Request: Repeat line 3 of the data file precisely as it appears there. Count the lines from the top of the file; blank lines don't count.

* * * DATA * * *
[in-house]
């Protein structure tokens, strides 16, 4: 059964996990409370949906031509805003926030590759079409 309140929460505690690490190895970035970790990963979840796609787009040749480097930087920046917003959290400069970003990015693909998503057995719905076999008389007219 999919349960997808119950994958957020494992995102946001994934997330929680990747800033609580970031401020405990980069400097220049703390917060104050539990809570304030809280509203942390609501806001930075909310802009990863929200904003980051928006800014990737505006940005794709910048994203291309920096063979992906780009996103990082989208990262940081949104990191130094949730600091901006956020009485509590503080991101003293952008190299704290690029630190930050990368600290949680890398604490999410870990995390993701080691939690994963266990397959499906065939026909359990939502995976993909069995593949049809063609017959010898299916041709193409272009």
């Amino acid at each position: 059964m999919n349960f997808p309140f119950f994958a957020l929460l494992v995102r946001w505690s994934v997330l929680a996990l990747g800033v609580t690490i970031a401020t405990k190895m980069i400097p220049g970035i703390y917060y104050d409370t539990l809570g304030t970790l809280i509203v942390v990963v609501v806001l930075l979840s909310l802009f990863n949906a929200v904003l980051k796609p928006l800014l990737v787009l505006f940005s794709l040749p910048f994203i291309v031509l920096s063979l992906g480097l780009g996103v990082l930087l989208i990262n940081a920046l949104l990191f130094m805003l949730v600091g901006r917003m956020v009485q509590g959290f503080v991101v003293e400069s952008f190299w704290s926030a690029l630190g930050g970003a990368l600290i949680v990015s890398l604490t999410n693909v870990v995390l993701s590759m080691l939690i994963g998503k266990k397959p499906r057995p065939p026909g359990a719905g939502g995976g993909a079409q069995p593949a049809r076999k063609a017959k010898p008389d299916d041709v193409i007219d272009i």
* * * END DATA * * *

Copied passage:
């Amino acid at each position: 059964m999919n349960f997808p309140f119950f994958a957020l929460l494992v995102r946001w505690s994934v997330l929680a996990l990747g800033v609580t690490i970031a401020t405990k190895m980069i400097p220049g970035i703390y917060y104050d409370t539990l809570g304030t970790l809280i509203v942390v990963v609501v806001l930075l979840s909310l802009f990863n949906a929200v904003l980051k796609p928006l800014l990737v787009l505006f940005s794709l040749p910048f994203i291309v031509l920096s063979l992906g480097l780009g996103v990082l930087l989208i990262n940081a920046l949104l990191f130094m805003l949730v600091g901006r917003m956020v009485q509590g959290f503080v991101v003293e400069s952008f190299w704290s926030a690029l630190g930050g970003a990368l600290i949680v990015s890398l604490t999410n693909v870990v995390l993701s590759m080691l939690i994963g998503k266990k397959p499906r057995p065939p026909g359990a719905g939502g995976g993909a079409q069995p593949a049809r076999k063609a017959k010898p008389d299916d041709v193409i007219d272009i």